It’s customary for radio stations, TV stations and print media to avail their platforms for competitions of some sort sponsored by big brands. There were quite a number of competitions across these mediums celebrating Valentine’s Day. Nothing wrong with that right? I mean award your listeners, your viewers and your readers while securing the bottom line. Nothing wrong with that. You’re killing two birds with one stone.
Until you look a little deeper into these competitions. Until you compare and contrast what these big brands are putting down as prizes compared to other media industries in Southern Africa, one case in point is a comparison to the South African media industry. When you do look a little deeper...you’d see that these big multinational brands (and the agencies that represent them) take Namibians for a po*s! and the Namibian media industry enables these multinational brands.
You’d see a multinational brand...that operates in both Namibia and South Africa, would have a competition in Namibia with specifications like: “Buy a six-pack of xxx, like the Facebook fan page, tag a 100 people to like the page and stand a chance to win N$10 airtime.”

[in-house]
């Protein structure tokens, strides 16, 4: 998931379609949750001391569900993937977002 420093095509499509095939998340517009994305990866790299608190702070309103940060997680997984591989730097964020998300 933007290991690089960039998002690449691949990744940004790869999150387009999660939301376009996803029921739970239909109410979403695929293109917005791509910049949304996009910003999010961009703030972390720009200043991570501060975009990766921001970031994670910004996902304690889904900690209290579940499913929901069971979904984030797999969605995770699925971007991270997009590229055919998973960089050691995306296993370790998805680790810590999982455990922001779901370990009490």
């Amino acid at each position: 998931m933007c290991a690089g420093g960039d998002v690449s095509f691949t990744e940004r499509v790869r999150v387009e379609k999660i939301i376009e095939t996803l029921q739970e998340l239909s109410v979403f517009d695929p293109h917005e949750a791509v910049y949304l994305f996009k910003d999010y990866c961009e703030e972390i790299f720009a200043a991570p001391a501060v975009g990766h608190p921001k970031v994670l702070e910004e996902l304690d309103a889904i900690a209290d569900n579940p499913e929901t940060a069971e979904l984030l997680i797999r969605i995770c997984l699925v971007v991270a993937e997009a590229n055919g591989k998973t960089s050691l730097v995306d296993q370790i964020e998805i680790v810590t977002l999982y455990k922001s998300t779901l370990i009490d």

In South Africa...the same multinational brand would run a competition with specifications in the nature of “Buy a six-pack of xxx and stand a chance to win R100 000.”
South Africans stand a chance to win R100 000 while Namibians must be humble and appreciate that ka N$10 airtime? Yes, we’ve had huge competitions in Namibia...but again, look a little deeper and you’d see that these huge competitions were anchored by Namibian brands and not multinational big brands. Take five minutes of your precious time and scrutinise all these multinational big brands operating in both countries. You will notice that they do the bare minimum for Namibians and quadruple their efforts in the South African market.
Namibians have to settle for x with bullsh*t rewards while South Africans just need to say “peh” and boom... you are rich from a competition! The only way we will be on par with the South African media industry is if we...the Namibian media industry start standing up to these bullies like multinational brands. Why are we...the Namibian media industry ok with these brands taking our people for po*s? I’m blaming the Namibian media industry because it’s on our platforms...radio, TV and print that these brands push these g*tvat competitions. Or maybe we should also look at these advertising agencies that represent these multinationals in Namibia?
This notion of “Namibia is a peaceful country” is negatively impacting the broader society. Because of this notion...multinational big brands (and the agencies that represent them) feel it is ok to make Namibians go through an obstacle course designed by Stone Cold Steve Austin, hustle for new followers the Jehovah’s Witness style and find Kandara’s killers to win a N$10 airtime? Julle vat g*t and you...the agencies that represent these brands know it!
Until the next Loop, we say #GMTM
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